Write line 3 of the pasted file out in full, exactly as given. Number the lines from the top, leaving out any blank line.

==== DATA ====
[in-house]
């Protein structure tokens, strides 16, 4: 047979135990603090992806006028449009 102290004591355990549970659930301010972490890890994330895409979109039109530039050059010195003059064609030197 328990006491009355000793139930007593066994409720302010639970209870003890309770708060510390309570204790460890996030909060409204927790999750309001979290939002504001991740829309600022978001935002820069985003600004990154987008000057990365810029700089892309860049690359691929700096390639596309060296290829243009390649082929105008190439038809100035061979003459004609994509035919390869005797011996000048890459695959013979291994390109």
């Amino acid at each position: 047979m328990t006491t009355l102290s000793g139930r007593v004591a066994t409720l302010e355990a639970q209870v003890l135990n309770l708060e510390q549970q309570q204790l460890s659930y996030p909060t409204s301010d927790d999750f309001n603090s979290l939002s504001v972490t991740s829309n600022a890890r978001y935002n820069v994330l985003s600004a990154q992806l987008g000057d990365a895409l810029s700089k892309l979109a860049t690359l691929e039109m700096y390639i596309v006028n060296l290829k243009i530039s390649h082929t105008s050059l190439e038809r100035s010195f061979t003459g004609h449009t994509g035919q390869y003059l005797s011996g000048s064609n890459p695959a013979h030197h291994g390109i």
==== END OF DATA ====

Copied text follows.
């Amino acid at each position: 047979m328990t006491t009355l102290s000793g139930r007593v004591a066994t409720l302010e355990a639970q209870v003890l135990n309770l708060e510390q549970q309570q204790l460890s659930y996030p909060t409204s301010d927790d999750f309001n603090s979290l939002s504001v972490t991740s829309n600022a890890r978001y935002n820069v994330l985003s600004a990154q992806l987008g000057d990365a895409l810029s700089k892309l979109a860049t690359l691929e039109m700096y390639i596309v006028n060296l290829k243009i530039s390649h082929t105008s050059l190439e038809r100035s010195f061979t003459g004609h449009t994509g035919q390869y003059l005797s011996g000048s064609n890459p695959a013979h030197h291994g390109i």